Silkk The Shocker recently spoke on his brother Corey “C-Murder” Miller‘s murder charges and proclaimed the incarcerated rapper’s innocence.
With the success of his brother Master P and the legal woes of his brother C-Murder, Shocker recently explained how he learned from them both.
“It’s bad,” he said in an interview. “I’m the youngest so I’ve seen it from all angles. I have a sister who taught me a lot. I have a successful older brother. I have a brother who was murdered. I have another brother who is extremely successful. I have a brother that is accused of a murder that we know he didn’t do. I can’t really speak on his situation for obvious reasons. There’s just a lot of stuff going on in his situation with the government and the DA in Louisiana. I know for a fact he didn’t do that crime. But because I’ve seen all these situations it influences me. I live and learn from these situations.” (All Hip Hop)
C-Murder pleaded “no contest” to attempted murder charges last month.
Rapper C-Murder has pleaded no contest to two counts of attempted second-degree murder. In the plea agreement, C-Murder, whose real name is Corey Miller, will be sentenced by the judge to 10 years in prison. The formal sentencing will be August 25th. (WAFB News)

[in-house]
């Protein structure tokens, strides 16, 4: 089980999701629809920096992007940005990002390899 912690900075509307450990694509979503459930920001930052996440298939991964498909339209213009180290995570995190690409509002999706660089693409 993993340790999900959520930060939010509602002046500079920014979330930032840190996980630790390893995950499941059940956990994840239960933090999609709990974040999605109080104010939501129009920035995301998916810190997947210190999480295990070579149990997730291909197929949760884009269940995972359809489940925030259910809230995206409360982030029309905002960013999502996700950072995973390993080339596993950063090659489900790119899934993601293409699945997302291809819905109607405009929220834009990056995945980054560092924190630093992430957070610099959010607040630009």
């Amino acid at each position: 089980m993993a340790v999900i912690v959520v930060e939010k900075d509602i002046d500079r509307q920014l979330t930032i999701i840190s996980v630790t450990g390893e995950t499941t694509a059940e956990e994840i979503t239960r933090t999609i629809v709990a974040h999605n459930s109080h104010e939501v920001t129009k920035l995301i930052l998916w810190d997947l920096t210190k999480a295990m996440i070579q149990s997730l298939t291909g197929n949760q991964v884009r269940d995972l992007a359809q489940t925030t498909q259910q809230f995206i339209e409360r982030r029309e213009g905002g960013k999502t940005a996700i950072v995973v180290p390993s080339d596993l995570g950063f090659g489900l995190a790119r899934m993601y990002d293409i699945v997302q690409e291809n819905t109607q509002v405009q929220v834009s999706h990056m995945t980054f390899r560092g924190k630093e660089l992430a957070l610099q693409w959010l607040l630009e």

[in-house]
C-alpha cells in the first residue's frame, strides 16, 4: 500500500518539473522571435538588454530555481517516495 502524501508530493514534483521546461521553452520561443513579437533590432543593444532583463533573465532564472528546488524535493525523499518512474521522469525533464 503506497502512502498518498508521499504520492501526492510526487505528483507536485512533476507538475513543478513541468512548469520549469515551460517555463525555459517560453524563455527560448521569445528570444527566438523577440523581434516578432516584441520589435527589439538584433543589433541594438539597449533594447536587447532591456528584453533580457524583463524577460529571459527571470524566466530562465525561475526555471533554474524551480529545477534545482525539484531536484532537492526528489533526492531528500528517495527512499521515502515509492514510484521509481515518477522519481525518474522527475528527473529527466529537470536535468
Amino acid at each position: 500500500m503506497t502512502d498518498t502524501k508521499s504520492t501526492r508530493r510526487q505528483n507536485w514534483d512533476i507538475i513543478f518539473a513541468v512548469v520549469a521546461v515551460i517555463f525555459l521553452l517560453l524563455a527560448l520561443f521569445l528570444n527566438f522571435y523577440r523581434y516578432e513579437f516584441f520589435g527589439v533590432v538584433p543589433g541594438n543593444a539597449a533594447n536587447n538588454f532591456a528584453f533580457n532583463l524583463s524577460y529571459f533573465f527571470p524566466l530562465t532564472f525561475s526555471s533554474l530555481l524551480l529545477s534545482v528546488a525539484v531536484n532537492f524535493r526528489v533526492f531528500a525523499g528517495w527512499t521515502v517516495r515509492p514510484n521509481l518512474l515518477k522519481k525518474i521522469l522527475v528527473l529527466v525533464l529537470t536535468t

The rapper was accused of trying to shoot two men at a nightclub.
Jury selection finally got under way Tuesday in Miller’s attempted murder trial, nearly eight years after the rapper allegedly tried to shoot two men at a Baton Rouge nightclub. In the Baton Rouge case, Miller is accused of trying to shoot the owner of Club Raggs and a bouncer. Jury selection will resume today. No jurors were picked Tuesday. Three dozen of the nearly 50 potential jurors being questioned said they have heard of Corey Miller. The trial is expected to last until Friday, state District Judge Tony Marabella said. (2TheAdvocate)
Murder is also awaiting retrial in August for a fatal shooting charge from January 2002.
Miller was convicted in 2003, but former Judge Martha Sassone granted him a new trial after she found that prosecutors improperly withheld criminal background information on three witnesses from the defense. The state Supreme Court sided with Sassone in 2006, and she then set a $500,000 bond for Miller and ordered him into house arrest. (WDSU News)
Miller is currently scheduled to be sentenced Tuesday, August 25th.